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The following is from Lions Executive Vice President and General Manager Bob Quinn’s season-ending press conference on Monday, January 1, 2018.

“This morning I spoke to Coach Jim Caldwell, and informed him of the decision not to retain him as the head coach of the Lions. I feel like there was a need in change in the leadership of this team. And starting today, I’ll be leading that search to hire a new head coach for the Lions. Coach Caldwell is a good football coach, a good man, a good husband, father, grandfather. On behalf of the entire organization, I want to thank him personally and for his service over the past four years. Jim’s taught me a lot. Coming in as a first-time general manager, we spent a lot of time together the last two years and he helped me through that. So, I want to thank him for that. Jim has great work ethic. There’s not a day that’s gone by that his car wasn’t in the parking lot before mine, and he puts a lot of time and energy into this team. And where we are today is part of what Jim did, and I’m proud to say that I worked with him. At the end of the day, I want to take this team to the next level, and to me that’s winning championships, that’s winning playoff games and that’s winning the Super Bowl. Ultimately, I’m the person in charge of football operations here at the Lions, and ultimately the record that we’ve had the last two years is on me. So, last year we went 9-7 and lost a playoff game, and this year we went 9-7 and didn’t get the playoffs. So, that’s ultimately my record and I take full ownership of that. Really, the standards that I have and the Ford family has for this team are greater than that, and my goal is to go out and find the best head coach to bring us that championship. The search for the new head coach will be thorough and we will interview multiple candidates. I will not put a time table on the search, but we will update the media and the public as we finish up each individual interview over the next coming days and weeks. With that, I’ll open it up for questions.” – LIONS VP AND GM BOB QUINN


If there is anything in particular that has hindered the Lions in the past two years from reaching certain standards: “There’s not one thing. I just think that when you look at our record over the last couple years, since I’ve been here we didn’t beat the really good teams. Our record was above average. We’re 9-7 the last two years, but our record against the better teams in the League has not been that good.”

What experiences or advice he will lean on during the interview process: “Yeah, just my experiences working with different coaches over my career, seeing friends go through the process. I know a lot of coaches at different teams. I know people that have gone through searches at the executive level, my colleagues that I’ve worked with that are with other teams now. So, I have a lot of people I can lean on, a lot of people that I’ll talk to, a lot of research that still needs to be done. But ultimately we have a good plan, and we’re looking forward to following through on it.”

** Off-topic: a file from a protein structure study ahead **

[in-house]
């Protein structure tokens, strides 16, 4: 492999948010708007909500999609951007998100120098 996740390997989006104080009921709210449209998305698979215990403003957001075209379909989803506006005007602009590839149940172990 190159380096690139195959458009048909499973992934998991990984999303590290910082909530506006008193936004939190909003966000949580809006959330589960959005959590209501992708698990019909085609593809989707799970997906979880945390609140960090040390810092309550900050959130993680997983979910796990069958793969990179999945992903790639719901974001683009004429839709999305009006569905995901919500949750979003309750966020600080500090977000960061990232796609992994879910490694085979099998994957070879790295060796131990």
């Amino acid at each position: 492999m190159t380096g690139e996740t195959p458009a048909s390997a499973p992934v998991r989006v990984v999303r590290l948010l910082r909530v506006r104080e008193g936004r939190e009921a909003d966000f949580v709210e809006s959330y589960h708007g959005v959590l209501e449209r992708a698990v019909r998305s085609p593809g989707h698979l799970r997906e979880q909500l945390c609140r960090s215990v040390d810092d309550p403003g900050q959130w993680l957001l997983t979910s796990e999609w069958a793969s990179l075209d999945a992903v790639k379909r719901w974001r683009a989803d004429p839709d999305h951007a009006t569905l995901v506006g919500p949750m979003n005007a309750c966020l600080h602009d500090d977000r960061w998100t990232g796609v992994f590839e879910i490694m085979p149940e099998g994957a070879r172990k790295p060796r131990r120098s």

If he prefers an offensive or defensive-minded coach: “My preference is to hire the best coach to help us win a championship. And I think when you look at the head coaches that are hired in this league, they come in all shapes and sizes. And I’m going out to find the best coach.”

If he is looking for someone that has had head coaching experience: “It doesn’t matter, but if he’s been a head coach previously, that would probably help. But that’s not a pre-requisite.”

If the rest of the coaches on Caldwell’s staff are under contract or if they have been released: “One assistant coach has been released. Ron Prince, the offensive line coach has been released from his contract. Everyone else is under contract.”

The traits that he is looking for that make up a good head coach: “Leadership, situational football, willingness to adjust and adapt to scheme, to players, and really just someone that can lead this team with the players we have and the players that we will acquire, and put them in the best position to win. Being a head coach in the National Football League is not an easy job. So, they come in all shapes and sizes, offensive coordinators, defensive coordinators, special teams coaches. So, it’ll be something that’s going to spend a lot of time researching, that I’ve started to do this morning, and we’ll continue down that road.”

If he will give the next head coach full autonomy over his staff: “Yes.”